Climate science is an important but supremely difficult undertaking. To analyze data, models have to account for complex elements like atmosphere, oceans, land surface, ice and the sun. Suffice to say, it can get pretty hard to follow.
So, to try to at least somewhat shed light on this topic, NASA recently created a stunning climate visualization that shows how the globe is predicted to warm in the next century.
Image Credit: NASA
The visualization was created by combining 15 different climate models that were all part of the big Intergovernmental Panel on Climate Change (IPCC) report released last year. While all the models indisputably predict warming, they differ in terms of exactly how high they estimate temperatures will rise.
Image Credit: NASA
The divergence occurs because of the ways the models are obtained (historical, modern or simulated), and because they weigh the influence of individual factors differently. But despite these difference, they're all saying one thing: the Earth is getting warmer.
"Science" for skeptics: Despite all the models showing a clear consensus for warming, climate skeptics argue these slight variations support their views.
Although claimed by many to be anti-science, skeptics often don't contest the fact that the Earth is warming. Rather, the strategy of secretively well-funded conservative think tanks has been to try and throw a wrench in the works by claiming that variations in the data — especially those with lower temperature predictions — are evidence for natural warming that's not caused by human activity.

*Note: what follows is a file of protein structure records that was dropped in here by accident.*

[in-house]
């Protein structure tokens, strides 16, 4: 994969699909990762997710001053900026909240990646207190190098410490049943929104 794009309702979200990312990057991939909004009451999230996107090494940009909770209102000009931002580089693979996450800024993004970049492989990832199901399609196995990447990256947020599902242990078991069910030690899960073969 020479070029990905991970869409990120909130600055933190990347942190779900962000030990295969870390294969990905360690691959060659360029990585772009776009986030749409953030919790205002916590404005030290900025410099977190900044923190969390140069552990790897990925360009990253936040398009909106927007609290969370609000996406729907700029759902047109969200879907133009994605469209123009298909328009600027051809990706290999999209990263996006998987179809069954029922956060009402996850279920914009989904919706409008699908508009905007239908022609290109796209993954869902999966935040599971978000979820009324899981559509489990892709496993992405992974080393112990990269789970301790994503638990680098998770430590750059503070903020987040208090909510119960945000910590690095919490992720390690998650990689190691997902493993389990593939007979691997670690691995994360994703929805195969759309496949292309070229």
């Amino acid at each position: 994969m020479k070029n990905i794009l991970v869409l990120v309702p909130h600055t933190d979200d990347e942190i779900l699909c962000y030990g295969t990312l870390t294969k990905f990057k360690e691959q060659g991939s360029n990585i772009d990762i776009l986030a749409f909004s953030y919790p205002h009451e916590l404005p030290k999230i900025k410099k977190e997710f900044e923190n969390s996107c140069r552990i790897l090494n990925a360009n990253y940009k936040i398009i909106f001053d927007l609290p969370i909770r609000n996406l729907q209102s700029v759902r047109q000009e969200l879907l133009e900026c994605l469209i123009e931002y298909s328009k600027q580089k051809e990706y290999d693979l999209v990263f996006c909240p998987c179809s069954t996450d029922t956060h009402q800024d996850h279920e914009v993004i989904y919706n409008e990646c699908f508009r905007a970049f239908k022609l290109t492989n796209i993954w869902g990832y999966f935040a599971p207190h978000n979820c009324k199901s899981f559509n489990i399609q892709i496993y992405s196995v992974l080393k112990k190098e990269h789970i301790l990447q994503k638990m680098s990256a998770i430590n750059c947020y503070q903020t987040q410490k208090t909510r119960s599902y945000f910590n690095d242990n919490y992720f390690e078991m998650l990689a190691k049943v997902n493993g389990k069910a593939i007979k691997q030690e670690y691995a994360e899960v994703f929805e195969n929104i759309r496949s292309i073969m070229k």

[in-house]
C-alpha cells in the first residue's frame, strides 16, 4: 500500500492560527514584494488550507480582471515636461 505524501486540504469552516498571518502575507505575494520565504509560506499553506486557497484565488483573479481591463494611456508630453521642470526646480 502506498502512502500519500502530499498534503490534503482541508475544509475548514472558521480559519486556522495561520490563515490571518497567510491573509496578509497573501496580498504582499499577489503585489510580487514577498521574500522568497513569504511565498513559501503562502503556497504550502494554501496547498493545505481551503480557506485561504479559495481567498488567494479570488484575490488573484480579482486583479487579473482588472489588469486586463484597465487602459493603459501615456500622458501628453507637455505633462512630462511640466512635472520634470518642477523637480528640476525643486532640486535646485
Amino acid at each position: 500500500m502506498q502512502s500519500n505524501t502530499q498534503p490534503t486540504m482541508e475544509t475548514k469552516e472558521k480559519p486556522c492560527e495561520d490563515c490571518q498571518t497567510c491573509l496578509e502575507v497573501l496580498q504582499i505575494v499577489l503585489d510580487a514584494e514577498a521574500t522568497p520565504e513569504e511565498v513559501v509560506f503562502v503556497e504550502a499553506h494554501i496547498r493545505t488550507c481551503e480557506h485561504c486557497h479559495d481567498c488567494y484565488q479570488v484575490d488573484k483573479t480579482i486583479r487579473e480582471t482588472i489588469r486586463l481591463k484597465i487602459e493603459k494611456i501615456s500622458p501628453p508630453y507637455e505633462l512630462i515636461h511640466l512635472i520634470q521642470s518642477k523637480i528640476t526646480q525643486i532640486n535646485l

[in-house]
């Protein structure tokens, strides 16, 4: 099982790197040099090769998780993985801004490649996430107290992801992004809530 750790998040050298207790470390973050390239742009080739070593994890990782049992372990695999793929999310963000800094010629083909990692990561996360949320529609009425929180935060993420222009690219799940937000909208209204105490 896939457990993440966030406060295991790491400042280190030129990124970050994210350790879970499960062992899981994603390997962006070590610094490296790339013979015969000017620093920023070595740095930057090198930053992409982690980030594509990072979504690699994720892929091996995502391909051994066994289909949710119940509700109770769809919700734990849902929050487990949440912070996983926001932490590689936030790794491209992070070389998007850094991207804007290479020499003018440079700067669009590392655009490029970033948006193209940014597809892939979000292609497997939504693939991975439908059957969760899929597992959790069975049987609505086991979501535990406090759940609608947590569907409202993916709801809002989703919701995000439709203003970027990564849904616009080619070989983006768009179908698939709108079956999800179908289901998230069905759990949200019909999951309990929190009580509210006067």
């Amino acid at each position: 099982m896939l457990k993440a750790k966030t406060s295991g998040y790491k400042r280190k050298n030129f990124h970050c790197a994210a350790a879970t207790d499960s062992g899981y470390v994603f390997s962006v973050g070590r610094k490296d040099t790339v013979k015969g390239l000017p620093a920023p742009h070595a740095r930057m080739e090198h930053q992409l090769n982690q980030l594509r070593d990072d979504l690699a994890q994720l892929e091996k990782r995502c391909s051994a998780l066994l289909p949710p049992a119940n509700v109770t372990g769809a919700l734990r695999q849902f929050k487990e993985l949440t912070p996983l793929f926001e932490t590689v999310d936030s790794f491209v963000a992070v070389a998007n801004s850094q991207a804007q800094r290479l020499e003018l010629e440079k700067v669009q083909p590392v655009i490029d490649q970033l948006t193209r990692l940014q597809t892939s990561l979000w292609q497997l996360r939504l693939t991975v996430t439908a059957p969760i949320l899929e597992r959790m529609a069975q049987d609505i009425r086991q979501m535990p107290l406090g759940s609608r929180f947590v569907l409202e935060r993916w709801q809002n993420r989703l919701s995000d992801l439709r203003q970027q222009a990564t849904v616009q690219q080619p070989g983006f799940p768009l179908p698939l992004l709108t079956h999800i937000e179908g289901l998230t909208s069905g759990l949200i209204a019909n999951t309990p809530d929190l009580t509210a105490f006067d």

It's a very clever and, unfortunately, effective misdirection strategy. Some climate skeptics even have the nerve to claim that climate activists are the ones who are being anti-science.
The latest data: This is why NASA's latest data is so important. As one of their main arguments, climate skeptics often point to that fact that the increase in global temperatures has slowed to a rate of 0.05 Celsius per decade since 1998. This is down from 0.12 C per decade since 1951, and in spite of the fact that carbon dioxide levels in the atmosphere continue to rise by over 1% each year.
But NASA's data has an explanation for the discrepancy. The study looked closely at various factors that affect the sensitivity of the Earth's climate. One of these factors is aerosols, which are airborne particles produced both naturally by things like volcanoes, and from human activities such manufacturing and operating automobiles.
NASA's research shows that the cooling effect of aerosols has been miscalculated because aerosols are not distributed uniformly, but are more concentrated in the Northern Hemisphere where there is more human activity and landmass. This means that many climate models, especially those which are mainly based on temperature observations rather than more comprehensive computer modelling, may have underestimated their predictions.
Although in the short-term, aerosols can have a cooling effect, in the long-term the cooling is negated by the sheer amount of carbon in the atmosphere. "I wish we could take some solace from the slowdown in the rate of warming," says NASA climatologist Dr. Drew Shindell. "But all the evidence now agrees that future warming is likely to be towards the high end of our estimates so it's more clear than ever that we need large, rapid emissions reductions to avoid the worst damages from climate change."
The research predicts that Earth is likely to experience around 20% more warming than previous lower estimates.
These studies add to the convincing evidence needed to push for stronger policies on lowering carbon emissions. To achieve this political end, climate activists need to be smarter and understand that skeptics' power lies not in denying science, but in effectively obfuscating it. Important and clear research like NASA's will help greatly in counteracting these dangerous strategies.